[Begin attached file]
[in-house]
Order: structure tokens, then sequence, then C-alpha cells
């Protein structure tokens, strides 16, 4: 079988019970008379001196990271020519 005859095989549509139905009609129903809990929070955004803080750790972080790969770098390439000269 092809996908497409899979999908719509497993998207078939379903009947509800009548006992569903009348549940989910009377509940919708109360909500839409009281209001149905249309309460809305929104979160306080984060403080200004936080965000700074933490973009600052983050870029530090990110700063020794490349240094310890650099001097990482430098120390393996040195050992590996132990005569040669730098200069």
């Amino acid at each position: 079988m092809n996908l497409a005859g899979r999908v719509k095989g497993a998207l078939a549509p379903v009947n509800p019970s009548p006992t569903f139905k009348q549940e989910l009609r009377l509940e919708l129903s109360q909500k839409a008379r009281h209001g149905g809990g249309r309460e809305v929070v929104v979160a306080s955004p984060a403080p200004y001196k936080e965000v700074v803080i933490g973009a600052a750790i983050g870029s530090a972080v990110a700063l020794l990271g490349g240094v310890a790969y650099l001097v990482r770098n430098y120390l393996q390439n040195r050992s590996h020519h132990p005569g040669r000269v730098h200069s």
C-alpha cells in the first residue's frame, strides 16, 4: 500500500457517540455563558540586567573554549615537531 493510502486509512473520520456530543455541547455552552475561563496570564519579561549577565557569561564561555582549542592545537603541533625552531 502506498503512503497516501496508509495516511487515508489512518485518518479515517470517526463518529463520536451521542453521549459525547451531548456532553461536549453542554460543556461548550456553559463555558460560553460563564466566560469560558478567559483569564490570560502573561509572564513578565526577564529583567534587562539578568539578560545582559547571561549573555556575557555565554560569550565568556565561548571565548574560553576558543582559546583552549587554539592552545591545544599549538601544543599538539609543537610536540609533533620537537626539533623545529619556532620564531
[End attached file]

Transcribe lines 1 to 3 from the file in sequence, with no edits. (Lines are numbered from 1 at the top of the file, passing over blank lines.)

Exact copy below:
[in-house]
Order: structure tokens, then sequence, then C-alpha cells
């Protein structure tokens, strides 16, 4: 079988019970008379001196990271020519 005859095989549509139905009609129903809990929070955004803080750790972080790969770098390439000269 092809996908497409899979999908719509497993998207078939379903009947509800009548006992569903009348549940989910009377509940919708109360909500839409009281209001149905249309309460809305929104979160306080984060403080200004936080965000700074933490973009600052983050870029530090990110700063020794490349240094310890650099001097990482430098120390393996040195050992590996132990005569040669730098200069």